In New York City, the average income and the average rent seem to have both just flown in from very different planets. They have no idea how to communicate with one another.
This is what an affordable housing crisis looks like, part two: Streeteasy has just relased its annual report on “The State of New York City Rent Affordability” (lol). Its most simple measure is to compare the median New York City income with the median New York City rent. How much of its income does the median New York City household spend in order to rent the median apartment?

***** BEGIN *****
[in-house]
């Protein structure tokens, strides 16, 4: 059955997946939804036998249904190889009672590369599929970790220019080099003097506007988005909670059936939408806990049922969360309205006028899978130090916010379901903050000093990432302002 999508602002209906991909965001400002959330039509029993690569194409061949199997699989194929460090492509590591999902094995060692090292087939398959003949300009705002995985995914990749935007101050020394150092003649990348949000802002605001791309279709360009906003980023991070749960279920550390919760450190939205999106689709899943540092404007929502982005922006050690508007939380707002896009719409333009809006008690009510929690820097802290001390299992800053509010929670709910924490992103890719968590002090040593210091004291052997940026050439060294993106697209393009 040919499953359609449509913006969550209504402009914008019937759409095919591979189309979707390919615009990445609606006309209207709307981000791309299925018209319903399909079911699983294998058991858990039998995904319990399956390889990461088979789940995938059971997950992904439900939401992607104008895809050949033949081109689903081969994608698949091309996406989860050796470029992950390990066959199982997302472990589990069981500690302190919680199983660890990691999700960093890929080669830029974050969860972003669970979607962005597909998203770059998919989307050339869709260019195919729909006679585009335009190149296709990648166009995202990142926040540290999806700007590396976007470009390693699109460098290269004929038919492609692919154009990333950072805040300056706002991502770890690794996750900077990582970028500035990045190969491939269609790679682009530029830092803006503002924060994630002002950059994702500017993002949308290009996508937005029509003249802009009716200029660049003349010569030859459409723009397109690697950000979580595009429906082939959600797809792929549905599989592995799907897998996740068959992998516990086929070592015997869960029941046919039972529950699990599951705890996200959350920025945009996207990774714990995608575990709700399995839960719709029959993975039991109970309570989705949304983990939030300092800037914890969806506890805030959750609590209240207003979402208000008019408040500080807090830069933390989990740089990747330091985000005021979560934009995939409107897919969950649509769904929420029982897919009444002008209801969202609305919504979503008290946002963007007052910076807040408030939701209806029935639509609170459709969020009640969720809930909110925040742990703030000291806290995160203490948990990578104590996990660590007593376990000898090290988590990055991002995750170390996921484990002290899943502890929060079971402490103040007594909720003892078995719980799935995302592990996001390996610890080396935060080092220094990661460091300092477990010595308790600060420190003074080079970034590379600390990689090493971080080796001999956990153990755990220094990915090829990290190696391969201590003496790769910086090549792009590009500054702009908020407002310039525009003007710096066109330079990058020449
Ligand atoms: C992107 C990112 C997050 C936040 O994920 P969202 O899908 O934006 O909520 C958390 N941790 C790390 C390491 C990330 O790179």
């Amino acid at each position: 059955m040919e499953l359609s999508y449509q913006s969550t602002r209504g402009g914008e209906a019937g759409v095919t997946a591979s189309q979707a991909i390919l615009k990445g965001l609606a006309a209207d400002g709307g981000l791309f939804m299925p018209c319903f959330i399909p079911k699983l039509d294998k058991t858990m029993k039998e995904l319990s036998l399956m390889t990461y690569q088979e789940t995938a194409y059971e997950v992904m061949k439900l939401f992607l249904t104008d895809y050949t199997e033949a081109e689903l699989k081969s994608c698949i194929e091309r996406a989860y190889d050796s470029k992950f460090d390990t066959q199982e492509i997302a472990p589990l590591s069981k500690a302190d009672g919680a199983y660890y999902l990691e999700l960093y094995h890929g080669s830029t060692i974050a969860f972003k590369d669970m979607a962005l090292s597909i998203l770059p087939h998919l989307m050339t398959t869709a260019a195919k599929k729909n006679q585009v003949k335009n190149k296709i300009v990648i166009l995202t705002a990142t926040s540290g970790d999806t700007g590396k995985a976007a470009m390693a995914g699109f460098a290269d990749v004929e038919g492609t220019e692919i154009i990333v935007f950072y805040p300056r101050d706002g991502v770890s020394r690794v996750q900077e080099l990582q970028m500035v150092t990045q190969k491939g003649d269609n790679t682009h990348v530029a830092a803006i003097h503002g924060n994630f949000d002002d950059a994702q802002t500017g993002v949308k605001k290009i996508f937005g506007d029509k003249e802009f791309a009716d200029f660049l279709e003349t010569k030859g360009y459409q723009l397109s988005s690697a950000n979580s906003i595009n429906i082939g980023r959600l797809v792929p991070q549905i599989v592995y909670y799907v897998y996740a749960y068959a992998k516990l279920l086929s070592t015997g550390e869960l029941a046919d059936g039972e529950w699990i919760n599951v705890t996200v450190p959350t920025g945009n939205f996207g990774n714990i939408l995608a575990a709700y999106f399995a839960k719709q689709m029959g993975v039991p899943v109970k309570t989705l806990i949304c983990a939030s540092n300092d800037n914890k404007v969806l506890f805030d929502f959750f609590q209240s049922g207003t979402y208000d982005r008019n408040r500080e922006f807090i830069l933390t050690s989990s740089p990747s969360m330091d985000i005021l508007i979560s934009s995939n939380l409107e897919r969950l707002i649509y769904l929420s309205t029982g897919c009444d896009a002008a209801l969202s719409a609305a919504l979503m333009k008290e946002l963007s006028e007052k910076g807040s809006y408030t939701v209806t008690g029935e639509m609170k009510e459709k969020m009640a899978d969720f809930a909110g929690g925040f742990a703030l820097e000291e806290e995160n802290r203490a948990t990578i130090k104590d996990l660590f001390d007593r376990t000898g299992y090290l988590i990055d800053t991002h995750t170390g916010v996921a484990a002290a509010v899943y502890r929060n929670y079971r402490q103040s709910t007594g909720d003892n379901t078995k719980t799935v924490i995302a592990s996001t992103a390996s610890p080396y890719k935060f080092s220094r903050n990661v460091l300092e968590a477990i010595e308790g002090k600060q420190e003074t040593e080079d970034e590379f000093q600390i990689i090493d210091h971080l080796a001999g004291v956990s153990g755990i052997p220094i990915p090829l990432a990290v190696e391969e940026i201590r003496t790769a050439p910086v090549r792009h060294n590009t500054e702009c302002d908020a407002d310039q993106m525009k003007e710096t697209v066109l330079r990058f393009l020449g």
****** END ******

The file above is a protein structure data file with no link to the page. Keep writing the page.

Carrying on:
In 2015: 60% (INSANE)
In 2016: 65% (EVEN MORE INSANE)
The average New York City household would need to spend two-thirds of its income to rent the average New York City apartment. Not tenable.
If you are one of the millions of average people who work in New York City, you can move far away and endure a long commute; you can try to find a spot in public housing; you can try to find a spot in other subsidized housing; you can live in grinding poverty because you spend so much of your income on rent; or you can leave New York City. If too many people leave New York City, New York City doesn’t work.